Stoney discusses road safety, quality at City Hall
Mayor Levar Stoney offered an update on Richmond’s “three-pronged stool” of road quality and safety measures at City Hall on Wednesday.
“We can continue to invest in infrastructure, we can continue to educate the public,” Stoney said, “and lastly, we can continue to enforce the traffic safety laws that are currently on the books.”
Virginia saw a 33% increase in estimated traffic fatalities this year, compared to 2021. Richmond has recorded 27 fatal accidents, according to the Richmond Police Department.
RPD has started a new 90-day traffic safety enforcement program.
“Speed is one of the biggest factors, especially when you talk about the fatal crashes,” said Maj. Donald Davenport.
Davenport said the department has selected 40 locations, 10 in each of the city’s four precincts, where drivers often exceed the speed limit; many coincide with roads identified by Vision Zero’s high injury network.
Davenport said RPD has received city funding to cover overtime and is partnering with Virginia State Police to patrol those spots.
The city is also continuing to fund its Vision Zero program, which aims to zero out traffic fatalities.
Michael Sawyer, Vision Zero coordinator for Richmond, said “the focus needs to be on slowing down.”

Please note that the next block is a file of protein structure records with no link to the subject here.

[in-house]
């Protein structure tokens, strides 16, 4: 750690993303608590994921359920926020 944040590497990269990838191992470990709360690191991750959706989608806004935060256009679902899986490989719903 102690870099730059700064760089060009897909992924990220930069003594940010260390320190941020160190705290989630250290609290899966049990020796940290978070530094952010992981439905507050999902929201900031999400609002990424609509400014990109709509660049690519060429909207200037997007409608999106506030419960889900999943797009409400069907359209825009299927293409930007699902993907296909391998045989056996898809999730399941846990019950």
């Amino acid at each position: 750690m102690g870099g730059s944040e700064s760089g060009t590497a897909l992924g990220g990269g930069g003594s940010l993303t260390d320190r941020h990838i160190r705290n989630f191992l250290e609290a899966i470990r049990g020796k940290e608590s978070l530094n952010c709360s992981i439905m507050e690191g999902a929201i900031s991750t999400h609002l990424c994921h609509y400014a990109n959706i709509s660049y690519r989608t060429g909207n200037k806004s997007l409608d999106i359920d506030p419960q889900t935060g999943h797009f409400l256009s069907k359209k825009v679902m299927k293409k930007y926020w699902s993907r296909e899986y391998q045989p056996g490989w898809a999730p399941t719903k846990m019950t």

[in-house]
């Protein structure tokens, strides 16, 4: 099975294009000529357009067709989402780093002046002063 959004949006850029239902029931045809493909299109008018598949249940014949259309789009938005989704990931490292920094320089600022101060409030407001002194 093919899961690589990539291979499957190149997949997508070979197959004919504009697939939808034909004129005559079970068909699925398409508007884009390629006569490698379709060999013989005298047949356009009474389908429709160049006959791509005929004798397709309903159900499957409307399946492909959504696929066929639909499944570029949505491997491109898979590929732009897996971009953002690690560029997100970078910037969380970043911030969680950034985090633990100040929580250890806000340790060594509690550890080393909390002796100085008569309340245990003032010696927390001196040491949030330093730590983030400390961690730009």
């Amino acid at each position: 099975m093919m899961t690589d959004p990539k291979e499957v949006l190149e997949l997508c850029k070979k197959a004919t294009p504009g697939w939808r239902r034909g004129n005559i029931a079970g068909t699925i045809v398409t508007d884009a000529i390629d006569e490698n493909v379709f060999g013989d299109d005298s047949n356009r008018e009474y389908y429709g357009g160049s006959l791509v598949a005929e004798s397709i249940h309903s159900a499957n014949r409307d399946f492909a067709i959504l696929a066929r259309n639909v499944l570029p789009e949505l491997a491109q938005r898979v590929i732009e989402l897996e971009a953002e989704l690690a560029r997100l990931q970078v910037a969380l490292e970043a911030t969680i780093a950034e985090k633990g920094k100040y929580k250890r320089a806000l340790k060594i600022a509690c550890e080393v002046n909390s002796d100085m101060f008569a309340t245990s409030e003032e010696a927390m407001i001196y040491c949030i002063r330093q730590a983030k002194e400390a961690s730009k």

That can be accomplished through messaging and engineering.
Stoney promised investments in speed tables — extended humps designed to lower speeds around crosswalks — on Wednesday. The city has also extended curbs in some places to increase pedestrian visibility.
Sawyer said Richmond’s traffic engineers have proposed about $1 billion in Vision Zero-related road improvement projects they’re interested in working on during the next six years.
“That all has a focus on complete streets, where all people of all ages and abilities are able to use the street,” Sawyer said.
The city also has many roads that are overdue for paving, which increase wear-and-tear on vehicles. Stoney said the city has invested $70 million in repaving efforts while he’s been in office and has increased the percentage of roads considered “good” from 35% to 65% in three years.
Director of Public Works Bobby Vincent said the public works department is installing pedestrian and cyclist-friendly infrastructure as a part of its repaving and repair projects. This includes improvements like ADA-compliant ramps, replacing existing signs, improving road striping, adding or refreshing bike lanes and more.
Although Richmond has added more bike lanes in recent years, most don’t offer any protection or a buffer from vehicle traffic.
Mayor Levar Stoney said the city will continue to fund planning and installation of traffic calming measures and infrastructure for pedestrians and cyclists.